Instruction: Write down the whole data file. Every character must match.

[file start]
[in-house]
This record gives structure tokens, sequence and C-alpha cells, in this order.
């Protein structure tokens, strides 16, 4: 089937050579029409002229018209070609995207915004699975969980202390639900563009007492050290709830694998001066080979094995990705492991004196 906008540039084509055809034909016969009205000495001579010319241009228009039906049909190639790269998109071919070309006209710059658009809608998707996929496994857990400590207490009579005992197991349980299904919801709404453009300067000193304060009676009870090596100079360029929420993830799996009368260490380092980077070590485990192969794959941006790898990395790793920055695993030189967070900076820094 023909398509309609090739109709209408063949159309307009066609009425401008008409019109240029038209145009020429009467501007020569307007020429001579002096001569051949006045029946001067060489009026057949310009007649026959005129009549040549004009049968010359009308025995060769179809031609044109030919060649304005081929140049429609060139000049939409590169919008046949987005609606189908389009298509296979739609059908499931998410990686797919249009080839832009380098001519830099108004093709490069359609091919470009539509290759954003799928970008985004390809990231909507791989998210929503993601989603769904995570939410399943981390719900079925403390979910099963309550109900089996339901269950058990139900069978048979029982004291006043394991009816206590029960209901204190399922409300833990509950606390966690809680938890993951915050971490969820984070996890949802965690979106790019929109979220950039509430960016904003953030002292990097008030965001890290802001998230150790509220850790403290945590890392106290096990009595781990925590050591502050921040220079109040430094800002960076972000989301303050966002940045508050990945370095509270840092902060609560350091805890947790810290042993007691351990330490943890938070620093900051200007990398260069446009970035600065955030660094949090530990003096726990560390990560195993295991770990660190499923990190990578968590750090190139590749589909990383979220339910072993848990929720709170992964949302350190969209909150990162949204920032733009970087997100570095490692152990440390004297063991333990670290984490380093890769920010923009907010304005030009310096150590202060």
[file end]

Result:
[in-house]
This record gives structure tokens, sequence and C-alpha cells, in this order.
């Protein structure tokens, strides 16, 4: 089937050579029409002229018209070609995207915004699975969980202390639900563009007492050290709830694998001066080979094995990705492991004196 906008540039084509055809034909016969009205000495001579010319241009228009039906049909190639790269998109071919070309006209710059658009809608998707996929496994857990400590207490009579005992197991349980299904919801709404453009300067000193304060009676009870090596100079360029929420993830799996009368260490380092980077070590485990192969794959941006790898990395790793920055695993030189967070900076820094 023909398509309609090739109709209408063949159309307009066609009425401008008409019109240029038209145009020429009467501007020569307007020429001579002096001569051949006045029946001067060489009026057949310009007649026959005129009549040549004009049968010359009308025995060769179809031609044109030919060649304005081929140049429609060139000049939409590169919008046949987005609606189908389009298509296979739609059908499931998410990686797919249009080839832009380098001519830099108004093709490069359609091919470009539509290759954003799928970008985004390809990231909507791989998210929503993601989603769904995570939410399943981390719900079925403390979910099963309550109900089996339901269950058990139900069978048979029982004291006043394991009816206590029960209901204190399922409300833990509950606390966690809680938890993951915050971490969820984070996890949802965690979106790019929109979220950039509430960016904003953030002292990097008030965001890290802001998230150790509220850790403290945590890392106290096990009595781990925590050591502050921040220079109040430094800002960076972000989301303050966002940045508050990945370095509270840092902060609560350091805890947790810290042993007691351990330490943890938070620093900051200007990398260069446009970035600065955030660094949090530990003096726990560390990560195993295991770990660190499923990190990578968590750090190139590749589909990383979220339910072993848990929720709170992964949302350190969209909150990162949204920032733009970087997100570095490692152990440390004297063991333990670290984490380093890769920010923009907010304005030009310096150590202060």